Researchers Discover ‘Revolutionary’ Tuberculosis Vaccine

Despite clearing clinical trials, the vaccine is expected to be licensed only by 2028.

KUALA LUMPUR, Oct 30 – A team of researchers has formulated a “game changer” vaccine for tuberculosis (TB), a highly infectious disease that kills 1.5 million people globally every year.

The vaccine is made up of proteins from bacteria that trigger an immune response, which will provide long-term protection against the disease.

“What is really remarkable is that it was effective in adults who were already infected with Mycobacterium tuberculosis that is the causative agent of TB,” said Dr David Lewinsohn, a TB expert, as quoted by the BBC.

“As most people who are infected with Mycobacterium tuberculosis do not get TB, we have believed that infection confers some degree of protection. As a result, it is really exciting that a vaccine has been shown to improve on this natural immunity.”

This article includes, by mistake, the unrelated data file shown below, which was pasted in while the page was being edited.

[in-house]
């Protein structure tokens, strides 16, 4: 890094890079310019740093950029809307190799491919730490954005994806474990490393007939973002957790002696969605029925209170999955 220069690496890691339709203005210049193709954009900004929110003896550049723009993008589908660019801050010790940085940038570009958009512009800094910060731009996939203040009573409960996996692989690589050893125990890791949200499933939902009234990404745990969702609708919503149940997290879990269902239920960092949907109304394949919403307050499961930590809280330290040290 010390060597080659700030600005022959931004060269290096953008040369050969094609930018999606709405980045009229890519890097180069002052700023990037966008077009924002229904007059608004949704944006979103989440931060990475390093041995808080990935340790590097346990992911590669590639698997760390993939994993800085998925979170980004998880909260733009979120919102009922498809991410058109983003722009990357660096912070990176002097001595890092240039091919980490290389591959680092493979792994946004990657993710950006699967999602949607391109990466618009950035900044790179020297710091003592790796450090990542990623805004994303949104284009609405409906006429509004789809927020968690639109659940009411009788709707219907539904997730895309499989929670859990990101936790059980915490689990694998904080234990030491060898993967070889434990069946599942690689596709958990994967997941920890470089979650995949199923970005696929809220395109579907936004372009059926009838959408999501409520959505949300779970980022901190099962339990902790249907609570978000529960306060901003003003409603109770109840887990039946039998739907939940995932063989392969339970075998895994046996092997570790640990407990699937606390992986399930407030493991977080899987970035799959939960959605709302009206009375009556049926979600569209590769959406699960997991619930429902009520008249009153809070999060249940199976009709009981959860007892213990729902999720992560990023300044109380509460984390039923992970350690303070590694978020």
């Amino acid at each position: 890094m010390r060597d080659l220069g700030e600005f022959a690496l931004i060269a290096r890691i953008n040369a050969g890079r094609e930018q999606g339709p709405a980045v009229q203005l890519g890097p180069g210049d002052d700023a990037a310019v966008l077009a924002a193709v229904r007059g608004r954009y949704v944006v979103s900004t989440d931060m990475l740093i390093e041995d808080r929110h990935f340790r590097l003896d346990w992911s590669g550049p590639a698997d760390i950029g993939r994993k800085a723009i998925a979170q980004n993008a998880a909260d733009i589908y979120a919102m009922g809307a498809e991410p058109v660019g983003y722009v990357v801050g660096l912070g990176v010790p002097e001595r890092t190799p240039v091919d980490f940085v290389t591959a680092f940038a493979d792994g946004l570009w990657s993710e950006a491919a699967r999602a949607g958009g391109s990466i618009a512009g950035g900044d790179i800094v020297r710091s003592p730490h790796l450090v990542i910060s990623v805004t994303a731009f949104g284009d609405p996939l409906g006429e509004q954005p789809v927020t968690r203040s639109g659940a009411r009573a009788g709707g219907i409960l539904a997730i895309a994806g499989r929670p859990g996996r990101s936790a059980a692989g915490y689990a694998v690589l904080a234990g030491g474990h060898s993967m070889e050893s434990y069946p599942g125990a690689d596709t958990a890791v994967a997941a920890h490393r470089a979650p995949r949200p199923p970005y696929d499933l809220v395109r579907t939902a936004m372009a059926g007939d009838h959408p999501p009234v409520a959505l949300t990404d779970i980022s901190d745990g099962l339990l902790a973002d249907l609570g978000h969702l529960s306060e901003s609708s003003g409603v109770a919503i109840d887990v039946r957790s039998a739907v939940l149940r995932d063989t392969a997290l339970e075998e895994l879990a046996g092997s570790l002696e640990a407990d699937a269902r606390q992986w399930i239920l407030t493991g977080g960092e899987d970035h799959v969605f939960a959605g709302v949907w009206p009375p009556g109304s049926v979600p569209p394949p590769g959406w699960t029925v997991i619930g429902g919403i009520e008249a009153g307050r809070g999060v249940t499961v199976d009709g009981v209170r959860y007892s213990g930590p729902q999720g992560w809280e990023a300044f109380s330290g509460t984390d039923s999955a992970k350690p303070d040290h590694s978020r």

The vaccine has cleared a critical phase of clinical trials and been tested on more than 3,500 adults in TB-endemic regions of South Africa, Kenya and Zambia.

“It is likely that the vaccine will need to be tested in additional populations, and possibly bigger trials before it will be licensed. Assuming the data holds up in the remaining trials, which seems likely, this vaccine has the potential to revolutionise TB treatment.”

Despite that, it will take a few years for the drug to be licensed.

Dr Lewinsohn explained that if all goes well, the vaccine should reach people who most need it by about 2028, as researchers say proving that the vaccine works often requires studies that are much larger than required for viral diseases such as measles.

In 2018, around 10 million people were known to fall sick with TB, according to the World Health Organization (WHO), and nearly 25 percent of the world’s population has latent TB infection.

The WHO aims to reduce the number of new TB cases by 90 per cent and the number of TB deaths by 95 per cent between 2015 and 2035.

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